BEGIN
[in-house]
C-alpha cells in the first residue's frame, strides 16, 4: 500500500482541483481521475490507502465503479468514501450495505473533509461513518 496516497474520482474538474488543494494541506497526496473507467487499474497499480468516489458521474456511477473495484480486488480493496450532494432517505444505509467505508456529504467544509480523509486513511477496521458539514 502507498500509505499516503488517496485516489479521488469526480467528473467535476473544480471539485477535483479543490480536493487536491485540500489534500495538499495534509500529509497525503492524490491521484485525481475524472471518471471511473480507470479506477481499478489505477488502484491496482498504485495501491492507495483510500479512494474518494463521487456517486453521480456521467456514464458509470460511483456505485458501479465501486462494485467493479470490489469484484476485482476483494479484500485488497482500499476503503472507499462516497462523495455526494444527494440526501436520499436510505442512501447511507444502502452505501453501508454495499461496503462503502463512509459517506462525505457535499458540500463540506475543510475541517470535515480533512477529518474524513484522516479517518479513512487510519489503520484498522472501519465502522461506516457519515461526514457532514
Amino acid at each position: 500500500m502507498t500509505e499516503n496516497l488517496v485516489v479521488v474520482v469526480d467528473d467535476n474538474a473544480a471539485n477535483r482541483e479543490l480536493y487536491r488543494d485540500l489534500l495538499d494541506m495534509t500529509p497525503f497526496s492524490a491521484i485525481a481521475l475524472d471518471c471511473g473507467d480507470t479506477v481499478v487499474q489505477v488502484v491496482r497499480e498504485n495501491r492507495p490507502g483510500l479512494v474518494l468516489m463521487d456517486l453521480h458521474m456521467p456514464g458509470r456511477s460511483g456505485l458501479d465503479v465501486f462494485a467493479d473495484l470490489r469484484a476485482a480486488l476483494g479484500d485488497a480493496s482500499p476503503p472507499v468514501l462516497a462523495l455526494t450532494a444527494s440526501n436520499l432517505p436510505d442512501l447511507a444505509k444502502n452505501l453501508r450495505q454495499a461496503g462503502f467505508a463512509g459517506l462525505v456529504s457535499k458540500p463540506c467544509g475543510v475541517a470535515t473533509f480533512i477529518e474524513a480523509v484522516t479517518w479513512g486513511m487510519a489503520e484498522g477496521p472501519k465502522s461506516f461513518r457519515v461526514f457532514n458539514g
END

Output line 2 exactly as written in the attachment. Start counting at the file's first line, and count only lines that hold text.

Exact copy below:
C-alpha cells in the first residue's frame, strides 16, 4: 500500500482541483481521475490507502465503479468514501450495505473533509461513518 496516497474520482474538474488543494494541506497526496473507467487499474497499480468516489458521474456511477473495484480486488480493496450532494432517505444505509467505508456529504467544509480523509486513511477496521458539514 502507498500509505499516503488517496485516489479521488469526480467528473467535476473544480471539485477535483479543490480536493487536491485540500489534500495538499495534509500529509497525503492524490491521484485525481475524472471518471471511473480507470479506477481499478489505477488502484491496482498504485495501491492507495483510500479512494474518494463521487456517486453521480456521467456514464458509470460511483456505485458501479465501486462494485467493479470490489469484484476485482476483494479484500485488497482500499476503503472507499462516497462523495455526494444527494440526501436520499436510505442512501447511507444502502452505501453501508454495499461496503462503502463512509459517506462525505457535499458540500463540506475543510475541517470535515480533512477529518474524513484522516479517518479513512487510519489503520484498522472501519465502522461506516457519515461526514457532514